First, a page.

Dar es Salaam — TANZANIA’s economic reform programme is broadly on track, a statement released by the International Monetary Fund (IMF) on Monday said.
The statement comes as the IMF Executive Board recently completed the second review under the Extended Credit Facility (ECF) arrangement for Tanzania, in which it approved 150.5 million US dollars (376bn/-) for the budget support.
“The authorities’ structural reform agenda is progressing well, with all end-June 2023 structural benchmarks completed on time, reflecting their commitment to the reform agenda” read the statement, adding, “most ends quantitative performance criteria and indicative targets were met by June.”
According to the IMF, inflation has moderated and is within the Bank of Tanzania’s target from 4.9 per cent year on year in January to 3.2 per cent in October, well below the BoT’s 5 per cent target reflecting the government’ policy response, temporary fuel and fertiliser subsidies and subsiding commodity prices.
On Tuesday, the BoT also released a statement hinting that in both Mainland Tanzania and Zanzibar, inflation is expected to remain stable and consistent with the medium-term target of 5 per cent.
The Monetary Policy Committee (MPC) statement released yesterday showed that the country’s economic growth as a whole, according to BoT, the growth in the first and second quarters of this year 5.4 per cent and 5.2 per cent, respectively, bolstered by the diversified nature of economic activities with the growth outturn for the entire year expected to be above the projection of 5 per cent.
The MPC also discussed the global economic outlook and noted that the situation has been relatively weak for most of the year, largely due to geo-political tensions, tightened financial conditions, and high energy prices.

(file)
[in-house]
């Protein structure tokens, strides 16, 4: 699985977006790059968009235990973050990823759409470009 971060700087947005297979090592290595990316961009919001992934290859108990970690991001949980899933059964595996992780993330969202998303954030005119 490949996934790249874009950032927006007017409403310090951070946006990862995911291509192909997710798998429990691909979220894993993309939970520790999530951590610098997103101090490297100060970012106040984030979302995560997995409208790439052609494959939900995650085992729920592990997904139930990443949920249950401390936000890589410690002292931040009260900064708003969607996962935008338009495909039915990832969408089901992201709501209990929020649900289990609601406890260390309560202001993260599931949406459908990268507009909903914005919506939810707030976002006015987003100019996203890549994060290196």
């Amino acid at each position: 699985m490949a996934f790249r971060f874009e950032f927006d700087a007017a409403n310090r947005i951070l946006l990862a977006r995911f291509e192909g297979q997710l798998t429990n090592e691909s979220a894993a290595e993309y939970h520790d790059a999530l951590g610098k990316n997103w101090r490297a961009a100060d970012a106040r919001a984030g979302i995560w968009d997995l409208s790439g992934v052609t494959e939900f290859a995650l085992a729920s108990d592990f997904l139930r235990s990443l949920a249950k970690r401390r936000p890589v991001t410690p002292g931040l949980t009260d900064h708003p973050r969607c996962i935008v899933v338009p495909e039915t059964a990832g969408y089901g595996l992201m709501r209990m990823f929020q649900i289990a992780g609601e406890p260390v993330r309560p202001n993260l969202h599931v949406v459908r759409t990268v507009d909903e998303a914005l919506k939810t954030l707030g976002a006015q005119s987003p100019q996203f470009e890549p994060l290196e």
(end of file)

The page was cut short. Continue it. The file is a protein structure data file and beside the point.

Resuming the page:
“The condition might improve in 2024, conditional on the fading of geo-political conflicts, decline in energy prices in the world market, and easing of monetary policy tightening in advanced economies,” the MPC statement showed.
However, the IMF noted that an unfavourable global economic environment including the impact of the war in Ukraine and domestic factors continues to weigh on the country’s economic recovery.
“The fiscal deficit was wider than expected in 2022/2023, largely reflecting shortfalls in revenue collections, but the authorities are committed to implementing the fiscal consolidation envisaged in the 2023/2024 budget,” read the IMF statement.
According to the IMF the country responds to global economic shocks by short-term policy priorities including exchange rate flexibility combined with tightening of local currency liquidity and fiscal consolidation, while preserving priority social spending.
IMF’s Deputy Managing Director and Acting Chair, Mr Bo Li, said the ECF-supported programme focuses on strengthening the economic recovery, preserving macroeconomic stability, and supporting sustainable and inclusive growth.
Mr Li, who leads the IMF discussion team, said efforts to enhance domestic revenue mobilisation and improve spending efficiency are important to create fiscal space, finance priority investment and social spending, and safeguard debt sustainability.
He said further closing gaps in the country’s human and social development will require prioritising social spending during budget planning and execution.
“Strengthening public financial management and oversight of state-owned enterprises will help contain fiscal risks,” Mr Li said.
Moreover, he said a coordinated macroeconomic policy response is necessary to address pressures in the foreign exchange calling for a more comprehensive policy response that includes exchange rate flexibility, fiscal consolidation and continued tightening of local currency liquidity.
The ECF arrangement focuses on safeguarding macroeconomic stability in the face of global economic shocks and supporting reforms towards sustainable and inclusive growth, drawing on the government’s reform priorities summarised in the government’s third five-year Development Plan.